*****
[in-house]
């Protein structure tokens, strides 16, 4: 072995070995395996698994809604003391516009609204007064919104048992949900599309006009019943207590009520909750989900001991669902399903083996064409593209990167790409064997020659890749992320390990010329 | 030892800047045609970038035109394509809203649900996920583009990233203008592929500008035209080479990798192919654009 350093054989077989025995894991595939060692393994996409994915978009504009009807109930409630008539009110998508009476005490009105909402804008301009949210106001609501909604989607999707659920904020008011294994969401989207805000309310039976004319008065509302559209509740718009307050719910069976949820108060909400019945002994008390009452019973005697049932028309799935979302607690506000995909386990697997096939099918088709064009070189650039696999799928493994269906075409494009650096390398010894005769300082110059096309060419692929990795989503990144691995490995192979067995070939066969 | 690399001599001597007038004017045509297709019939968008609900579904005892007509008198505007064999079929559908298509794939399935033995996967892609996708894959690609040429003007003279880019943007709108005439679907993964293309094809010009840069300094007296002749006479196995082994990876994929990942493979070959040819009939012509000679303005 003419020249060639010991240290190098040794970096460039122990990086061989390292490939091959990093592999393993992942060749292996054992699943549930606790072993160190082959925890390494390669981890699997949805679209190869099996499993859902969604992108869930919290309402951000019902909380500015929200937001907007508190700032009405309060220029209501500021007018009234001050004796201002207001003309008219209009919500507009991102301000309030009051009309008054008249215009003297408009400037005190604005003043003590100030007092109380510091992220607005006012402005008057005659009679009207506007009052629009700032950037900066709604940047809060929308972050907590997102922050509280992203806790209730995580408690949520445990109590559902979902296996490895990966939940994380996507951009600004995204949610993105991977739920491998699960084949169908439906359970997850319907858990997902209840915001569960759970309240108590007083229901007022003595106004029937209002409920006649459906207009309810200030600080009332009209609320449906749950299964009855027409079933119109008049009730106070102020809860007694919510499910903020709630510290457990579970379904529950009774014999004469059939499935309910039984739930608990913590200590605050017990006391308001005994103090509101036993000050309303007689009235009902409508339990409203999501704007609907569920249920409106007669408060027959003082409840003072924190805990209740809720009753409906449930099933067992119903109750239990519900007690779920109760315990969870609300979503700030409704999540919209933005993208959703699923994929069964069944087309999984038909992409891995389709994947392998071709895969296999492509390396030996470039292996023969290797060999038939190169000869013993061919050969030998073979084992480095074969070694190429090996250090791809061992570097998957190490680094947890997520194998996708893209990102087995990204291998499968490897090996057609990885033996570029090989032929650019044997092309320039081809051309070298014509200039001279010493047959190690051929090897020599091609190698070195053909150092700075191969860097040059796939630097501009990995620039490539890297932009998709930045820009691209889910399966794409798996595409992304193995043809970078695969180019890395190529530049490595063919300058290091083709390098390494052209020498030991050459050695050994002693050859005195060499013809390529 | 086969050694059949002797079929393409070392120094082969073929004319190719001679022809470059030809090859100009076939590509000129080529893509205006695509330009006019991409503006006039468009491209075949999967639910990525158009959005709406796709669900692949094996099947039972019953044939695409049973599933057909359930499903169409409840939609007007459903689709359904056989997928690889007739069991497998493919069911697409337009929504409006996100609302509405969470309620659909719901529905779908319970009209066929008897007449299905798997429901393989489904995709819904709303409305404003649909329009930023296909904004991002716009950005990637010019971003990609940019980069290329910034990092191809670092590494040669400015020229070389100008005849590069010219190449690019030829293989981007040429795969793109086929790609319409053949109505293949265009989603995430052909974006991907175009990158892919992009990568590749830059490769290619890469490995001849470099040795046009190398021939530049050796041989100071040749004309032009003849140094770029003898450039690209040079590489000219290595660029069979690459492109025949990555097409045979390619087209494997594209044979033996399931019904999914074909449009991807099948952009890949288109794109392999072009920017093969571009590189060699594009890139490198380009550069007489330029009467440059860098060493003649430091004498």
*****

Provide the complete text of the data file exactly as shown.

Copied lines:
[in-house]
């Protein structure tokens, strides 16, 4: 072995070995395996698994809604003391516009609204007064919104048992949900599309006009019943207590009520909750989900001991669902399903083996064409593209990167790409064997020659890749992320390990010329 | 030892800047045609970038035109394509809203649900996920583009990233203008592929500008035209080479990798192919654009 350093054989077989025995894991595939060692393994996409994915978009504009009807109930409630008539009110998508009476005490009105909402804008301009949210106001609501909604989607999707659920904020008011294994969401989207805000309310039976004319008065509302559209509740718009307050719910069976949820108060909400019945002994008390009452019973005697049932028309799935979302607690506000995909386990697997096939099918088709064009070189650039696999799928493994269906075409494009650096390398010894005769300082110059096309060419692929990795989503990144691995490995192979067995070939066969 | 690399001599001597007038004017045509297709019939968008609900579904005892007509008198505007064999079929559908298509794939399935033995996967892609996708894959690609040429003007003279880019943007709108005439679907993964293309094809010009840069300094007296002749006479196995082994990876994929990942493979070959040819009939012509000679303005 003419020249060639010991240290190098040794970096460039122990990086061989390292490939091959990093592999393993992942060749292996054992699943549930606790072993160190082959925890390494390669981890699997949805679209190869099996499993859902969604992108869930919290309402951000019902909380500015929200937001907007508190700032009405309060220029209501500021007018009234001050004796201002207001003309008219209009919500507009991102301000309030009051009309008054008249215009003297408009400037005190604005003043003590100030007092109380510091992220607005006012402005008057005659009679009207506007009052629009700032950037900066709604940047809060929308972050907590997102922050509280992203806790209730995580408690949520445990109590559902979902296996490895990966939940994380996507951009600004995204949610993105991977739920491998699960084949169908439906359970997850319907858990997902209840915001569960759970309240108590007083229901007022003595106004029937209002409920006649459906207009309810200030600080009332009209609320449906749950299964009855027409079933119109008049009730106070102020809860007694919510499910903020709630510290457990579970379904529950009774014999004469059939499935309910039984739930608990913590200590605050017990006391308001005994103090509101036993000050309303007689009235009902409508339990409203999501704007609907569920249920409106007669408060027959003082409840003072924190805990209740809720009753409906449930099933067992119903109750239990519900007690779920109760315990969870609300979503700030409704999540919209933005993208959703699923994929069964069944087309999984038909992409891995389709994947392998071709895969296999492509390396030996470039292996023969290797060999038939190169000869013993061919050969030998073979084992480095074969070694190429090996250090791809061992570097998957190490680094947890997520194998996708893209990102087995990204291998499968490897090996057609990885033996570029090989032929650019044997092309320039081809051309070298014509200039001279010493047959190690051929090897020599091609190698070195053909150092700075191969860097040059796939630097501009990995620039490539890297932009998709930045820009691209889910399966794409798996595409992304193995043809970078695969180019890395190529530049490595063919300058290091083709390098390494052209020498030991050459050695050994002693050859005195060499013809390529 | 086969050694059949002797079929393409070392120094082969073929004319190719001679022809470059030809090859100009076939590509000129080529893509205006695509330009006019991409503006006039468009491209075949999967639910990525158009959005709406796709669900692949094996099947039972019953044939695409049973599933057909359930499903169409409840939609007007459903689709359904056989997928690889007739069991497998493919069911697409337009929504409006996100609302509405969470309620659909719901529905779908319970009209066929008897007449299905798997429901393989489904995709819904709303409305404003649909329009930023296909904004991002716009950005990637010019971003990609940019980069290329910034990092191809670092590494040669400015020229070389100008005849590069010219190449690019030829293989981007040429795969793109086929790609319409053949109505293949265009989603995430052909974006991907175009990158892919992009990568590749830059490769290619890469490995001849470099040795046009190398021939530049050796041989100071040749004309032009003849140094770029003898450039690209040079590489000219290595660029069979690459492109025949990555097409045979390619087209494997594209044979033996399931019904999914074909449009991807099948952009890949288109794109392999072009920017093969571009590189060699594009890139490198380009550069007489330029009467440059860098060493003649430091004498």